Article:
WASHINGTON (Reuters) -New York prosecutors have told lawyers for former U.S. President Donald Trump they must respond by Monday with any last arguments as to why criminal charges should not be filed against his family business, the Washington Post reported on Sunday.
The Post, citing two people familiar with the matter, said the deadline was another strong signal that Manhattan District Attorney Cyrus Vance and New York Attorney General Letitia James are considering criminal charges against the company as an entity.
On Friday, the New York Times reported that Vance could announce charges against the Trump Organization and its chief financial officer, Allen Weisselberg, as soon as next week.
A lawyer for the company did not immediately respond to requests for comment. A spokesman for Vance declined to confirm the reports or to comment on them.
Any criminal charges would be the first in Vance's probe into Trump and his business dealings.
Legal experts have said an indictment against the Trump Organization could bankrupt the company by undermining its relationships with banks and other business partners.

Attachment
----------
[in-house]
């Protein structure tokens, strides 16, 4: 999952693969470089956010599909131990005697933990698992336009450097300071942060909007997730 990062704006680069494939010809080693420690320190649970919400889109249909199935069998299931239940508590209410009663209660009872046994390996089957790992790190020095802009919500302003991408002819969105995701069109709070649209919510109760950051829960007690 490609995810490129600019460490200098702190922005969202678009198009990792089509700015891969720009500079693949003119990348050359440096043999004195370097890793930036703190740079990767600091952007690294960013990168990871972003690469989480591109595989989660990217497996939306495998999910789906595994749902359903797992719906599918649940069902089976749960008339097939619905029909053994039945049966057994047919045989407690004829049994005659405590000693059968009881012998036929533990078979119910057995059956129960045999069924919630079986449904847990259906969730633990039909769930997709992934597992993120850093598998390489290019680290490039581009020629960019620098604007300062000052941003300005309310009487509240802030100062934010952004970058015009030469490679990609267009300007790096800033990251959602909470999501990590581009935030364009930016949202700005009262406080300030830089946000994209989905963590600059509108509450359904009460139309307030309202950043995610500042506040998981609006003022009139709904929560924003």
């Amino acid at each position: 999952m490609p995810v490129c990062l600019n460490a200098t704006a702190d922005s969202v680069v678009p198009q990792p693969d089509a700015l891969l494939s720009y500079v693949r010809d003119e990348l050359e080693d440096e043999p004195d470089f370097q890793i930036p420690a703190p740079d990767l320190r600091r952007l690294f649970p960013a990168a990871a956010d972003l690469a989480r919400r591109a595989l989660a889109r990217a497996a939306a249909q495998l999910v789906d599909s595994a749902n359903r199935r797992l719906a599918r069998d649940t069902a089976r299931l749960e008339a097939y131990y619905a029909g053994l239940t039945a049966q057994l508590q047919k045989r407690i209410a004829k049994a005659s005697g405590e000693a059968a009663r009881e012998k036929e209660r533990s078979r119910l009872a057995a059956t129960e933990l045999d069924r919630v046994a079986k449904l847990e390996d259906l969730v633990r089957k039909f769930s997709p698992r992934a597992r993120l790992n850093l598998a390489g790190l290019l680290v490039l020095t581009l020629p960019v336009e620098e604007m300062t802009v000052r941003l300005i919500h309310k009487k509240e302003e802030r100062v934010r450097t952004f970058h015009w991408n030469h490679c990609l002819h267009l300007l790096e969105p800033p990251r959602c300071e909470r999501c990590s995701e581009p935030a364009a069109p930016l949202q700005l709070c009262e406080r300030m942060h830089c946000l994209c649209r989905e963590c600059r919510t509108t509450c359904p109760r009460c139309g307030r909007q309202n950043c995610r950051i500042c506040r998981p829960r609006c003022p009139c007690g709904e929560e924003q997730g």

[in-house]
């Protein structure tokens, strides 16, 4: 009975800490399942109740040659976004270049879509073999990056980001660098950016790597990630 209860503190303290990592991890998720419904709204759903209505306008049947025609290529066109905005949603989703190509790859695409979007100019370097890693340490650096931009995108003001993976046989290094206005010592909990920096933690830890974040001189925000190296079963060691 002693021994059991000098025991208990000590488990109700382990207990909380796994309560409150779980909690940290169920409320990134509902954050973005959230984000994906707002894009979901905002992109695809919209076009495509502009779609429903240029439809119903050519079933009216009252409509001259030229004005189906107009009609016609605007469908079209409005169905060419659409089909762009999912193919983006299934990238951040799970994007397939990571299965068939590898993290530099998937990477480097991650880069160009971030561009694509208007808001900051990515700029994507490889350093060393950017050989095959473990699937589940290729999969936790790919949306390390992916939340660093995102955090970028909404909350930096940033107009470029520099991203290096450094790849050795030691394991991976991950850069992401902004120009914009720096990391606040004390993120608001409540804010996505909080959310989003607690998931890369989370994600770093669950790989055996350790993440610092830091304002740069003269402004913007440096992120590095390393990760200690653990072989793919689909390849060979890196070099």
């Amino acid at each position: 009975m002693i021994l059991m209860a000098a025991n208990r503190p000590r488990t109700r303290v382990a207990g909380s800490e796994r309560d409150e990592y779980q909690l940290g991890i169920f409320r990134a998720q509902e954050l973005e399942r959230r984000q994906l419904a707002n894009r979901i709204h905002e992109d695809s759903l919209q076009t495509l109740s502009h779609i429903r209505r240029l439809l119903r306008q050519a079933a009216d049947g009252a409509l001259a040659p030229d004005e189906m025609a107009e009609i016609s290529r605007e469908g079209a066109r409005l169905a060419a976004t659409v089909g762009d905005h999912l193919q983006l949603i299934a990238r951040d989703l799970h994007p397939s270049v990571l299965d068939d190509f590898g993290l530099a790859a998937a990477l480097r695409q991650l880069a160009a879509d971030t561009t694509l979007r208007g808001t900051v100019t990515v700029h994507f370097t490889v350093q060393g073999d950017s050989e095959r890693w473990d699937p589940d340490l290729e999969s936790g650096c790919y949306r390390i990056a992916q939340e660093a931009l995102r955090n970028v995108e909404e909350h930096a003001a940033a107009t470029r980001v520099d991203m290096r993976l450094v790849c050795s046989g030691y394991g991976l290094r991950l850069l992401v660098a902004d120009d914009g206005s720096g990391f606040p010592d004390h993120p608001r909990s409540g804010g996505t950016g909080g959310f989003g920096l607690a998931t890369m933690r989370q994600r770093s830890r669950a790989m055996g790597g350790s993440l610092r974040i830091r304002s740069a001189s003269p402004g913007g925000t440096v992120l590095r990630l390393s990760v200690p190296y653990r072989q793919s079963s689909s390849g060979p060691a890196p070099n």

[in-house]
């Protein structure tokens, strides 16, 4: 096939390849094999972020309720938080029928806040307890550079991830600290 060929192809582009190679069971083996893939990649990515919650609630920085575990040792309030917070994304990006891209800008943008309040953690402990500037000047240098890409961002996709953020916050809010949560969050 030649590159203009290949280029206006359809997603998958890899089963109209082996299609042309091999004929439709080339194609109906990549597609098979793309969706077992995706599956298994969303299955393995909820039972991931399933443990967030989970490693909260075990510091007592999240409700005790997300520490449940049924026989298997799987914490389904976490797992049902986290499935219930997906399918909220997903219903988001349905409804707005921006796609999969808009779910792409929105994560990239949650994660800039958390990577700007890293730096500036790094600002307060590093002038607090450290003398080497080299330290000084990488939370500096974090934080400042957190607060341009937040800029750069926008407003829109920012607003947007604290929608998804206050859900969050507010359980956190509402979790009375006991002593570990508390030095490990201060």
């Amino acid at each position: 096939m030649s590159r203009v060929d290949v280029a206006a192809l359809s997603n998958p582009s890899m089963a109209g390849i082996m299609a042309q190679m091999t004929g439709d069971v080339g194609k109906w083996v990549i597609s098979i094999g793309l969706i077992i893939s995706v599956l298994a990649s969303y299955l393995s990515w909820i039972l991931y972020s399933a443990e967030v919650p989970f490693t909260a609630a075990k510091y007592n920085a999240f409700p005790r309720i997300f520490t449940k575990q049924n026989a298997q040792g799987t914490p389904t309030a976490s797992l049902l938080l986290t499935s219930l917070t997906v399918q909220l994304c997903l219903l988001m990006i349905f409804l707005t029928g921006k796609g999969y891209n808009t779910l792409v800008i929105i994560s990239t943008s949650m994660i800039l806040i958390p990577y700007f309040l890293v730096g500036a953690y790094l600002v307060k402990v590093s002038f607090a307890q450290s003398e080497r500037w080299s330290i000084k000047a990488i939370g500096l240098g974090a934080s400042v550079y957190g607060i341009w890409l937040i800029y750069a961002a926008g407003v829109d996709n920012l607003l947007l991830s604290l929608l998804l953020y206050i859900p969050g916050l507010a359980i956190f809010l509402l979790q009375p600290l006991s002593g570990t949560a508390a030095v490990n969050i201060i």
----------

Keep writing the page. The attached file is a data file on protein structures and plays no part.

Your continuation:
Vance's office has said it was investigating "possibly extensive and protracted criminal conduct" at the Trump Organization, including tax and insurance fraud and falsification of business records.
It is possible that no charges will be brought.
Vance's probe nevertheless could complicate any return to politics by Trump, who has lost some of his ability to communicate publicly after being permanently banned from Twitter and suspended for two years by Facebook.
Court filings and records subpoenaed in the investigation show that Weisselberg and his son Barry have received corporate perks and gifts worth tens or hundreds of thousands of dollars in their years associated with the Trump Organization.
If they failed to account properly for that money on tax returns and other financial filings, they could be in legal jeopardy, legal experts have said.
James' office has been investigating whether the Trump Organization inflated the values of some properties to obtain better terms on loans, and lowered their values to obtain property tax breaks.
(Reporting by Phil Stewart, Julia Harte and Jan Wolfe in WashingtonEditing by Sonya Hepinstall and Matthew Lewis)